- Walter Novak
- The chips are down and ready to dip in a citrusy guacamole chased by a Mexican cooler.
Compared to the oft-dreary drama of downtown Cleveland, the bustling East Fourth Street district is a pop-up book of pleasures, complete with bowling, billiards, and oceans of beer.
But with the clear exception of Lola, what the street doesn't offer is first-rate food. In fact, much like in a college town, you get the feeling East Fourth's restaurants exist mainly to sop up the booze.
Zócalo, the Mexican-themed bar and grill that opened in early September, is no exception. Following Flannery's and The Corner Alley, the restaurant marks the third East Fourth project for Trifecta Management Group, a California developer that has partnered with Cleveland developer Ari Maron to help breathe life into this tiny downtown hood.
Zócalo's concept is appealing, and the space is a knockout — from the strings of colored lights marking the alleyway entrance to the domed, cobalt-blue ceiling supporting intricate iron lanterns. Outside, a cleverly conceived walk-up window provides speedy carryout during the warmer months. Inside, the barroom's big windows overlook the bustling street scene and open wide onto a seasonal patio. And in the rear, two cozy dining rooms — one on the main floor and one at the bottom of an elegant spiral staircase — offer tables and cushy upholstered booths, as well as a partial view of the downstairs kitchen and the glass-enclosed tortilla-making station.
Admittedly, you can't turn your head without encountering a half-dozen flat-screen TVs, and the soundtrack of holiday pop drivel had us yearning for death — or at least deafness — by Dos Equis. But those sensory assaults were nearly offset by the tasteful southwestern decor, rife with rustic stone, polished wood, and sunset hues.
Besides that Dos Equis (and 10 other south-of-the-border brews), the bar specializes in tequila — nearly 100 brands served straight up, in flights, or as part of 30 or so oversize cocktails. The mixes include the sweet-and-sour Pomegrita ($6.99), with Grand Marnier, pomegranate juice, and lime, and the sweet-and-salty Clasico ($7.99), with triple sec and a salted rim. But when you're hoisting an eight-dollar cocktail, size and sweetness only go so far: I've gotten better buzzes from rearranging my liquor cabinet.
Sadly, the food rarely rises above the drinks.
There are some winners here. Among them, count the gratis basket of corn-tortilla chips — light, warm, and remarkably fresh-tasting. Too bad that the accompanying "mild" salsa was a disappointment, offering nothing more complex than a gush of garlic followed by a slap of jalapeño and chipotle-induced heat. Its companion, a salty bean dip, was hardly more interesting.
Assembled tableside, made-to-order guacamole was a far tastier tidbit, with a just-right interplay of salt, citrus, and spices against buttery-ripe avocado — although for $9.99, the portion seemed stingy. On the other hand, a delicious starter of escabèche Veracruz — a tender, fresh-tasting toss of tiny beer-steamed shrimp, scallops, and calamari in a peppery citrus marinade, topped off with an orange-and-pineapple salsa — was so generous that even two of us could barely polish it off.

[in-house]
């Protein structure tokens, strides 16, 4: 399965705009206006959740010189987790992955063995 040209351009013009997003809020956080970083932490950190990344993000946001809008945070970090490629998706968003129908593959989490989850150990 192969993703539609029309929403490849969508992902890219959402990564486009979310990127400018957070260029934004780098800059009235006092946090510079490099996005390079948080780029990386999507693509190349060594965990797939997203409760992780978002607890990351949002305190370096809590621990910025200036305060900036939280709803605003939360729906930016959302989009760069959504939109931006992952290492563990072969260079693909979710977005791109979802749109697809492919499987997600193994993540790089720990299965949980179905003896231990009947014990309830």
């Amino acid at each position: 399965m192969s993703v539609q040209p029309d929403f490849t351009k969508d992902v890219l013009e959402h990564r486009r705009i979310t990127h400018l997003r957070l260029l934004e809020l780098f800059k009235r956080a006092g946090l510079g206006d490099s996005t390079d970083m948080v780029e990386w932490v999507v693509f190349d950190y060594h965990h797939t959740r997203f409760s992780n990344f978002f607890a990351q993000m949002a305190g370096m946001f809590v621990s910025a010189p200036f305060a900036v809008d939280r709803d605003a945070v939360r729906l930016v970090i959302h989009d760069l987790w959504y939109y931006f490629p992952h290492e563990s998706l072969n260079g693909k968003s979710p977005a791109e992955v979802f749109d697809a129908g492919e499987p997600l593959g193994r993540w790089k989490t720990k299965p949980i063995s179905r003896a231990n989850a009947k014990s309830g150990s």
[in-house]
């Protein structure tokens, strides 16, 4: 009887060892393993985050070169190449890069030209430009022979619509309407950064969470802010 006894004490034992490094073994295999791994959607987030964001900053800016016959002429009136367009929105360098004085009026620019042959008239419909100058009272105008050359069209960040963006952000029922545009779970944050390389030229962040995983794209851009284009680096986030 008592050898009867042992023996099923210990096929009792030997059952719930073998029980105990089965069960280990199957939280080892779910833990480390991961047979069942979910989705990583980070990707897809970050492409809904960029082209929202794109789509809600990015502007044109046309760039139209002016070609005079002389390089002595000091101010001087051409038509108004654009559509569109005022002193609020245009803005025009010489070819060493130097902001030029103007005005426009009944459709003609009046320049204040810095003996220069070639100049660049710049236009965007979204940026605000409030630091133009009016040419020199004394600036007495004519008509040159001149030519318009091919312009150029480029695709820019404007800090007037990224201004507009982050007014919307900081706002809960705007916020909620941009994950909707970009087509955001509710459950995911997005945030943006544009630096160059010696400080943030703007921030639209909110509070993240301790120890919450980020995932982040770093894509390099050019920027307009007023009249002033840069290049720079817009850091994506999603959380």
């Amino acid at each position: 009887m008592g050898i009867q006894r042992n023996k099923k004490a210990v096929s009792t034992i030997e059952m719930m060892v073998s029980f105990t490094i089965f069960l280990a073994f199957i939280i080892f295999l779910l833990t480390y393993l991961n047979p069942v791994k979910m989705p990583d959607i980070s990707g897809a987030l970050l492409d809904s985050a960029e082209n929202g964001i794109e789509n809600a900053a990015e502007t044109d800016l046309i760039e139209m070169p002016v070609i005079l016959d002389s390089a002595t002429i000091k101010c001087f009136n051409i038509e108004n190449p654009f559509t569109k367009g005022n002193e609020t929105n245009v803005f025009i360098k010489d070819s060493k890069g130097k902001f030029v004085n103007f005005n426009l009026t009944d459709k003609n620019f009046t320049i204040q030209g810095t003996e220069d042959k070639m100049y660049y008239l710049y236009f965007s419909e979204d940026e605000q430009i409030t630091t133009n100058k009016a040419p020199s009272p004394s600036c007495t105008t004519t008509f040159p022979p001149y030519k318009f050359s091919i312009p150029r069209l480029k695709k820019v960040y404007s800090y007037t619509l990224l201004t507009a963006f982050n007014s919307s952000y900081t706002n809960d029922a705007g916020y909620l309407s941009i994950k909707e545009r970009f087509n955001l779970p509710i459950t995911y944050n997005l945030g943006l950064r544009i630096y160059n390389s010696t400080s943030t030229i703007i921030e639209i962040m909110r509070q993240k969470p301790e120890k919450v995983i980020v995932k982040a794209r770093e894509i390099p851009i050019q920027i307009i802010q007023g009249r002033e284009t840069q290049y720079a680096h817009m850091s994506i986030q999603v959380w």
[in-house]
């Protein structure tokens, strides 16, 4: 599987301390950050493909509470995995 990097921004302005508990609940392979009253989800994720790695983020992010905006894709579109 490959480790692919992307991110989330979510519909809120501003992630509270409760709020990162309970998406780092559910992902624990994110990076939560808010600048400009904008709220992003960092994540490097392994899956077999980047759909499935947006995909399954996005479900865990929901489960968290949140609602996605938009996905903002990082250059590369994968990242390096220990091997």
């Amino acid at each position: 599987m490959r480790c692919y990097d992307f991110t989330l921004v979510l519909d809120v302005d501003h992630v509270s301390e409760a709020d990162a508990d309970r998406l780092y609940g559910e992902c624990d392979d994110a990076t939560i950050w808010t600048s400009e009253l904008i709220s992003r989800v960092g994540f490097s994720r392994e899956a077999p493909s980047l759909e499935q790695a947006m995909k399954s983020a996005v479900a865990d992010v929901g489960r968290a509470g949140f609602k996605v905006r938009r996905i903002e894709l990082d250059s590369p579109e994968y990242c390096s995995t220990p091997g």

In theory, freshly made flour tortillas should have been another plus; in practice, the too-thick flatbreads were doughy and undercooked. Likewise, a slightly longer stay inside the deep fryer might have improved a trio of pork-and-cheese-filled empanadas, which were tasty, but slightly soggy in the crust.
As for seasonings, "salty" and "fiery" seemed to pretty much define the remainder of the kitchen's repertoire. Besides the guac, the escabèche, and the dark, thick, but overly fiery mole sauce, we found little that offered nuance or complexity. This included the dull refried pinto beans, the salty Mexican rice, and the peppery but otherwise boring enchiladas tinga poblano, which featured two soft corn tortillas wrapped around stewed and shredded pork. And while the prices are moderate, with most entrées checking in at less than $14, we would have gladly paid an extra buck or two for a little more beef inside the skimpy carne asada burrito.
Then again, at least those dishes were served warm. In contrast, a duo of chiles rellenos was so chilly, the cheese filling was a solid log.
Surprisingly, one of the best dishes turned out to be dessert — Zócalo's version of sopapillas con miel, a trio of golden, dainty, deep-fried dough balls, drizzled with honey and garnished with a pouf of whipped cream. Other temptations included pumpkin flan, churros (Mexican doughnuts), and dense tres leches cake, soaked in a sweet, milky sauce.
A sweet enough way to sop up the booze, probably. But noteworthy cuisine? Not at all.